The Report also states that this division set some limitations to the discussion in the Working Group and the information provided therein. The EDPS has not been provided with any information on the ‘second track’ or on the creation of a parallel working group in this regard. The Commission is therefore requested to inform the EDPS about the findings of the ‘second track’, in particular as regards the alleged surveillance of EU institutions and diplomatic missions.

b)   The Communication on Safe Harbour

8.

The Communication on Safe Harbour analyses the functioning of the Safe Harbour, identifies shortcomings and proposes possible improvements. It acknowledges the increasing amount of data transferred between the EU and the US and the growing number of companies adhering to the Safe Harbour principles. After recalling the structure and the functioning of the Safe Harbour, the Commission insists on the need to improve the enforcement of the principles on adhering companies and their subcontractors. According to the Communication, this would require that the Safe Harbour principles are incorporated in adhering companies’ privacy policies more effectively and are made available to the public. The FTC should enforce their compliance more proactively. Besides, data protection authorities should participate in raising awareness of Safe Harbour in the EU and in particular on the existence of the EU data protection panel. The Commission also gives solutions to improve alternative dispute resolution mechanisms.

9.

Regarding access to data transferred in the framework of the Safe Harbour scheme and further processed by US authorities, the Commission insists that it should be limited to what is strictly necessary and proportionate. It also requires that the use of limitations to privacy policies to meet national security, public interest or law enforcement requirements be carefully monitored so that it does not undermine the protection afforded. It also encourages adhering companies to be transparent on these limitations and their effect on the confidentiality of communications to raise citizens’ awareness.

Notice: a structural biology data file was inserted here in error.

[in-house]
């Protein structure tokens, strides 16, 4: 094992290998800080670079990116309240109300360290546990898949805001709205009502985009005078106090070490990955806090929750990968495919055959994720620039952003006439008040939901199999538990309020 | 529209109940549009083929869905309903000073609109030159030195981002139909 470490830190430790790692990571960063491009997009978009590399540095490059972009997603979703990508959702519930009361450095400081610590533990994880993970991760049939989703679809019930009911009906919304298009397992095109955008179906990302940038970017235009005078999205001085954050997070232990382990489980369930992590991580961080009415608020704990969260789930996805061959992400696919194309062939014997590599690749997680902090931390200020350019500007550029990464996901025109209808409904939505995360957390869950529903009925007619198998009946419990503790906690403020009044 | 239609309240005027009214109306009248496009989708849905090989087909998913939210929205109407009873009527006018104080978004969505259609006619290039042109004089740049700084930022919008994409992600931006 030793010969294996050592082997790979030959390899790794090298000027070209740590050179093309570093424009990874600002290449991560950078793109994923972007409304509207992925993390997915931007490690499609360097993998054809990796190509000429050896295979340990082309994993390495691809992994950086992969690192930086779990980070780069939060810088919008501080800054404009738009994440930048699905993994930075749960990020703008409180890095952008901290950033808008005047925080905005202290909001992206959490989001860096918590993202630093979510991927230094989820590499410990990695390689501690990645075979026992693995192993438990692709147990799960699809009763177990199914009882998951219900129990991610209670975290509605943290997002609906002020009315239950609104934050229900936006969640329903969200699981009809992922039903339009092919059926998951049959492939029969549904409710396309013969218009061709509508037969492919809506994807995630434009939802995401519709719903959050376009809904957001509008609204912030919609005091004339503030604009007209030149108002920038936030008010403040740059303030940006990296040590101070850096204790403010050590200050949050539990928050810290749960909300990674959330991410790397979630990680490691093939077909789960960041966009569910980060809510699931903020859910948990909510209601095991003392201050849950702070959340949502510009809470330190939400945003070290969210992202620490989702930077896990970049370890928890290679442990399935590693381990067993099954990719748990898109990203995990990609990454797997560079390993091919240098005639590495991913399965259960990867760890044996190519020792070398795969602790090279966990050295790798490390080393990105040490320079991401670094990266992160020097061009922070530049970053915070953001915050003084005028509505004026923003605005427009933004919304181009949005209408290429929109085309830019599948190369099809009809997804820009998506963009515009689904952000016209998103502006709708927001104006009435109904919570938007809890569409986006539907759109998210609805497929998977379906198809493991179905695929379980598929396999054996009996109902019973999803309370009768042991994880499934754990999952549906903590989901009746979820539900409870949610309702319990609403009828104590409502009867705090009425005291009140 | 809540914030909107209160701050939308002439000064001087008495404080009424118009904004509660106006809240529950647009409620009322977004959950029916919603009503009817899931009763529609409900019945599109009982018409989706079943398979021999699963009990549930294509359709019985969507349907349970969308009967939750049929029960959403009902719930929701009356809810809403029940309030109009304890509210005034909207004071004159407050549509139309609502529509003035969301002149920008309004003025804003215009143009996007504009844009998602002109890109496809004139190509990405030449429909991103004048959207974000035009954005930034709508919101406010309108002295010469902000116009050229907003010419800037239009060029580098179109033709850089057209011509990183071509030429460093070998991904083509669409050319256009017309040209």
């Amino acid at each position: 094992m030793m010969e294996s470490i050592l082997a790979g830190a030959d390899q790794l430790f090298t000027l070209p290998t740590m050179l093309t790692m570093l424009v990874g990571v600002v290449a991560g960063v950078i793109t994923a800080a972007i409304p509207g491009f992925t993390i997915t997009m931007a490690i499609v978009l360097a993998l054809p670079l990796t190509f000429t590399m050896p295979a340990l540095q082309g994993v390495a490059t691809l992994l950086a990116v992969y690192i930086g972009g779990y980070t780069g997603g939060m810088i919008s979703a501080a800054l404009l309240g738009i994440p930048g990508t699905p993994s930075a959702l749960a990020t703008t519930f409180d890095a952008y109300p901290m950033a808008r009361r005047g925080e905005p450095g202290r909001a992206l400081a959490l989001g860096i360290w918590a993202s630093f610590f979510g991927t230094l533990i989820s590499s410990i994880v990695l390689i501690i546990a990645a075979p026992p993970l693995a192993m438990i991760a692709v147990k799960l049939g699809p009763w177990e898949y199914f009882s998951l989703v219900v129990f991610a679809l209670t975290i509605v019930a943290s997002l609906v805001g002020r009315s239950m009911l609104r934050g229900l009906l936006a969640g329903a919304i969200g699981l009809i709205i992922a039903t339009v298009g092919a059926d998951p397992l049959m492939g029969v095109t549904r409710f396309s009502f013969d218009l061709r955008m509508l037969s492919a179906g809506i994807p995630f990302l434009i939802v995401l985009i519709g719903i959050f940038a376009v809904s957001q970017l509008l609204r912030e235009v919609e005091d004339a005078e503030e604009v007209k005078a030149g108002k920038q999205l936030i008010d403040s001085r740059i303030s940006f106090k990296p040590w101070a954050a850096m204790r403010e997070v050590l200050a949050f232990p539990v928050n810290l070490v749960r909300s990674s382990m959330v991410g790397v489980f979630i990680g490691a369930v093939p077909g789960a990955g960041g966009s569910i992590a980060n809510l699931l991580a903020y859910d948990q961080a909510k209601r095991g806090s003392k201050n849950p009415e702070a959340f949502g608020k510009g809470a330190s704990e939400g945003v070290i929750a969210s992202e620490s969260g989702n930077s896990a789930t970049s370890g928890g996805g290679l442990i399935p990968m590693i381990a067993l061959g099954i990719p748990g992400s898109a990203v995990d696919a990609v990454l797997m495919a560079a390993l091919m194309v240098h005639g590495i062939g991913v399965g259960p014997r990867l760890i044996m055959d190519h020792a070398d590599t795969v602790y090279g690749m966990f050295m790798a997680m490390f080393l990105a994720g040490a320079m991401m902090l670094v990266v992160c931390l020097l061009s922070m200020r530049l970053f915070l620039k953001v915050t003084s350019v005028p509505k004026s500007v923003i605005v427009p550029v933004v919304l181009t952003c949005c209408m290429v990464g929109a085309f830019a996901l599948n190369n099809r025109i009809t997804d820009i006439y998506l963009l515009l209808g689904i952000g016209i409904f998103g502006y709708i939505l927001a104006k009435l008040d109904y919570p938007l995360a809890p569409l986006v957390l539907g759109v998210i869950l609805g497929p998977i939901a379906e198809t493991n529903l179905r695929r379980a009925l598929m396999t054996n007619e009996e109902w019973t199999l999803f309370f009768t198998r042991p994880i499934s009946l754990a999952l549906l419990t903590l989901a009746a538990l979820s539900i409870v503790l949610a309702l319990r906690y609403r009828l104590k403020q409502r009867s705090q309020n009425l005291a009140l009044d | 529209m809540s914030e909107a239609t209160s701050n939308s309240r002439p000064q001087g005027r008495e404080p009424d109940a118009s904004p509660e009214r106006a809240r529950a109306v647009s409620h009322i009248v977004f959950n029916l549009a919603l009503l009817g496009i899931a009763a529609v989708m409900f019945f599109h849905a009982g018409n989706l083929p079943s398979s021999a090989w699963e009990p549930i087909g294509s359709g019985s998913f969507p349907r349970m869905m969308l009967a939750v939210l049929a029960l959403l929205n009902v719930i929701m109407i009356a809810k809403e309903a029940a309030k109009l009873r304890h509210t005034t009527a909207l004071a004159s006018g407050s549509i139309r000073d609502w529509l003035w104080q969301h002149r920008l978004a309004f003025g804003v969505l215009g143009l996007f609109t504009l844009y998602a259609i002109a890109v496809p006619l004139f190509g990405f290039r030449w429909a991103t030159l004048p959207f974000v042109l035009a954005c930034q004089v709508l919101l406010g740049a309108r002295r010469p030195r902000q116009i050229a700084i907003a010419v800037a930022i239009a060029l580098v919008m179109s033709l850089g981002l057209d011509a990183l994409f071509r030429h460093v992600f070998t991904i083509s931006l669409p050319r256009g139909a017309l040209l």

I.3.   Scope and aim of the present Opinion

10.

The present Opinion focuses on the Communication on rebuilding trust, and within that context also on the Communication on Safe Harbour. In consequence, it does not comment directly on revelations regarding EU Member States, be it in collaboration with the US or on their own; or on surveillance activities by third countries other than the US.

11.

The Opinion starts by commenting on the general approach of the Communication on rebuilding trust. Part II briefly analyses the applicability of the relevant legal framework and its consequences, including comments on the Communication on Safe Harbour. Since the Article 29 Working Party (5) is currently examining the applicable EU and international legal framework, the present Opinion does not go in detail in this part. Part III addresses the Commission’s recommendations on the future steps to be taken.

I.4.   Comments on the approach of the Communication on rebuilding trust

12.

The Communication focuses on the fact that trust between the EU and the US as strategic partners has been negatively affected by the revelations on the programmes and needs to be restored. The EDPS welcomes this acknowledgement.

13.

However, the programmes, whose existence is in some cases clearly confirmed by the Report (6) affect not only trust, but also legal rights as laid down in EU and Council of Europe primary and secondary law, in particular the rights of privacy and data protection. They also show the large scale of foreign intelligence collection that is actually taking place under the US legal framework (7), as interpreted by the US Supreme Court (8). The report also confirms the lack of safeguards, protections, rights, oversight and redress possibilities available for EU citizens under the US framework (9).

14.